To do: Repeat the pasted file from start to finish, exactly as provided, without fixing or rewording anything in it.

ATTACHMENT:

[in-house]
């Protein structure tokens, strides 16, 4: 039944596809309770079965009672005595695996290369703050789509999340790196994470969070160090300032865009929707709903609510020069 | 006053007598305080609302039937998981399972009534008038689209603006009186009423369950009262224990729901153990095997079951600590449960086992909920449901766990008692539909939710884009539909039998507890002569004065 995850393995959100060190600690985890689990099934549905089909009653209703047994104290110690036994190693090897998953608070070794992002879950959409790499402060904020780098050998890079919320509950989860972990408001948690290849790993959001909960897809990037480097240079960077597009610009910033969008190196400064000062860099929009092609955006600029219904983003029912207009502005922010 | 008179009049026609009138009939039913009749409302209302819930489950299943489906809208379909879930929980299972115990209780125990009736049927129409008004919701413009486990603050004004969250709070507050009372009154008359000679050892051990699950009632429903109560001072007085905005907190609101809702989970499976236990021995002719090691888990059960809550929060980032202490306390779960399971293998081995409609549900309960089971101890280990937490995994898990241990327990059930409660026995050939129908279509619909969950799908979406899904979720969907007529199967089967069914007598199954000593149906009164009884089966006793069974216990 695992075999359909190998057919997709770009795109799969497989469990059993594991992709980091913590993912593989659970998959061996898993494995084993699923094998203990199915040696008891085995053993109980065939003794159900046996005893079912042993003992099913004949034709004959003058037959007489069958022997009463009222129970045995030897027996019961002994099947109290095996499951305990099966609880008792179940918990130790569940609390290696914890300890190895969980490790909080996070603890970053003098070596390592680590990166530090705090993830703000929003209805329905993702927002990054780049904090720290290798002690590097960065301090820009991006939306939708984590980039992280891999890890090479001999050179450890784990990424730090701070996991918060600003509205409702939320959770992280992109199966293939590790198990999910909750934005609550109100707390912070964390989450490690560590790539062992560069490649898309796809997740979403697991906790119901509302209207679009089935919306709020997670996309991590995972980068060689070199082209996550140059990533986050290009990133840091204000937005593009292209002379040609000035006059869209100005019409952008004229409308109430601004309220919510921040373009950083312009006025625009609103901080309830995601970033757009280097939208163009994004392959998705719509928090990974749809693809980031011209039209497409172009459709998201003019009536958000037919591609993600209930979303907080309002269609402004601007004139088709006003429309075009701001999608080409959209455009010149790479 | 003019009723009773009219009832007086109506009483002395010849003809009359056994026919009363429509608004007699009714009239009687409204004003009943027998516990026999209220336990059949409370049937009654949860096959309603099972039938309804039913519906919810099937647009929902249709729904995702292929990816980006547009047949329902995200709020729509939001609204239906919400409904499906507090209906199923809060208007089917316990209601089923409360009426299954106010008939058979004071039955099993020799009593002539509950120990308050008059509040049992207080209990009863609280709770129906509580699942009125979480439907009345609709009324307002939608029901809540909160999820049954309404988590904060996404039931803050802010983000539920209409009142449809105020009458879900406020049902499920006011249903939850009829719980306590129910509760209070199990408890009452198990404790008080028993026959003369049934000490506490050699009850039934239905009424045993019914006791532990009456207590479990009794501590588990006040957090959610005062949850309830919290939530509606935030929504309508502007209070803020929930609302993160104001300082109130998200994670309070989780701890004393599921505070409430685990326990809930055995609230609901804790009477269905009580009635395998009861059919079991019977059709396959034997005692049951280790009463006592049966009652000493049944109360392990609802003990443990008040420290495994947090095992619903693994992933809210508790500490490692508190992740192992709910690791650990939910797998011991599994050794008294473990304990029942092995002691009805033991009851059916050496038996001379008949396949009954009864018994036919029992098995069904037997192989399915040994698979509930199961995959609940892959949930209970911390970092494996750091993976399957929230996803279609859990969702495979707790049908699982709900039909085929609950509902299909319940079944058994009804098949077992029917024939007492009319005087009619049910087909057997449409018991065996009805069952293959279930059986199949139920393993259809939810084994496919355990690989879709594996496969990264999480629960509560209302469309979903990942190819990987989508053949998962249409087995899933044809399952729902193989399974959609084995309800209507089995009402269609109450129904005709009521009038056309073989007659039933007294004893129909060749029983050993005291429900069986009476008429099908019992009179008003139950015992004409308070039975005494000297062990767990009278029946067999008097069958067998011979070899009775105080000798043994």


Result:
[in-house]
């Protein structure tokens, strides 16, 4: 039944596809309770079965009672005595695996290369703050789509999340790196994470969070160090300032865009929707709903609510020069 | 006053007598305080609302039937998981399972009534008038689209603006009186009423369950009262224990729901153990095997079951600590449960086992909920449901766990008692539909939710884009539909039998507890002569004065 995850393995959100060190600690985890689990099934549905089909009653209703047994104290110690036994190693090897998953608070070794992002879950959409790499402060904020780098050998890079919320509950989860972990408001948690290849790993959001909960897809990037480097240079960077597009610009910033969008190196400064000062860099929009092609955006600029219904983003029912207009502005922010 | 008179009049026609009138009939039913009749409302209302819930489950299943489906809208379909879930929980299972115990209780125990009736049927129409008004919701413009486990603050004004969250709070507050009372009154008359000679050892051990699950009632429903109560001072007085905005907190609101809702989970499976236990021995002719090691888990059960809550929060980032202490306390779960399971293998081995409609549900309960089971101890280990937490995994898990241990327990059930409660026995050939129908279509619909969950799908979406899904979720969907007529199967089967069914007598199954000593149906009164009884089966006793069974216990 695992075999359909190998057919997709770009795109799969497989469990059993594991992709980091913590993912593989659970998959061996898993494995084993699923094998203990199915040696008891085995053993109980065939003794159900046996005893079912042993003992099913004949034709004959003058037959007489069958022997009463009222129970045995030897027996019961002994099947109290095996499951305990099966609880008792179940918990130790569940609390290696914890300890190895969980490790909080996070603890970053003098070596390592680590990166530090705090993830703000929003209805329905993702927002990054780049904090720290290798002690590097960065301090820009991006939306939708984590980039992280891999890890090479001999050179450890784990990424730090701070996991918060600003509205409702939320959770992280992109199966293939590790198990999910909750934005609550109100707390912070964390989450490690560590790539062992560069490649898309796809997740979403697991906790119901509302209207679009089935919306709020997670996309991590995972980068060689070199082209996550140059990533986050290009990133840091204000937005593009292209002379040609000035006059869209100005019409952008004229409308109430601004309220919510921040373009950083312009006025625009609103901080309830995601970033757009280097939208163009994004392959998705719509928090990974749809693809980031011209039209497409172009459709998201003019009536958000037919591609993600209930979303907080309002269609402004601007004139088709006003429309075009701001999608080409959209455009010149790479 | 003019009723009773009219009832007086109506009483002395010849003809009359056994026919009363429509608004007699009714009239009687409204004003009943027998516990026999209220336990059949409370049937009654949860096959309603099972039938309804039913519906919810099937647009929902249709729904995702292929990816980006547009047949329902995200709020729509939001609204239906919400409904499906507090209906199923809060208007089917316990209601089923409360009426299954106010008939058979004071039955099993020799009593002539509950120990308050008059509040049992207080209990009863609280709770129906509580699942009125979480439907009345609709009324307002939608029901809540909160999820049954309404988590904060996404039931803050802010983000539920209409009142449809105020009458879900406020049902499920006011249903939850009829719980306590129910509760209070199990408890009452198990404790008080028993026959003369049934000490506490050699009850039934239905009424045993019914006791532990009456207590479990009794501590588990006040957090959610005062949850309830919290939530509606935030929504309508502007209070803020929930609302993160104001300082109130998200994670309070989780701890004393599921505070409430685990326990809930055995609230609901804790009477269905009580009635395998009861059919079991019977059709396959034997005692049951280790009463006592049966009652000493049944109360392990609802003990443990008040420290495994947090095992619903693994992933809210508790500490490692508190992740192992709910690791650990939910797998011991599994050794008294473990304990029942092995002691009805033991009851059916050496038996001379008949396949009954009864018994036919029992098995069904037997192989399915040994698979509930199961995959609940892959949930209970911390970092494996750091993976399957929230996803279609859990969702495979707790049908699982709900039909085929609950509902299909319940079944058994009804098949077992029917024939007492009319005087009619049910087909057997449409018991065996009805069952293959279930059986199949139920393993259809939810084994496919355990690989879709594996496969990264999480629960509560209302469309979903990942190819990987989508053949998962249409087995899933044809399952729902193989399974959609084995309800209507089995009402269609109450129904005709009521009038056309073989007659039933007294004893129909060749029983050993005291429900069986009476008429099908019992009179008003139950015992004409308070039975005494000297062990767990009278029946067999008097069958067998011979070899009775105080000798043994």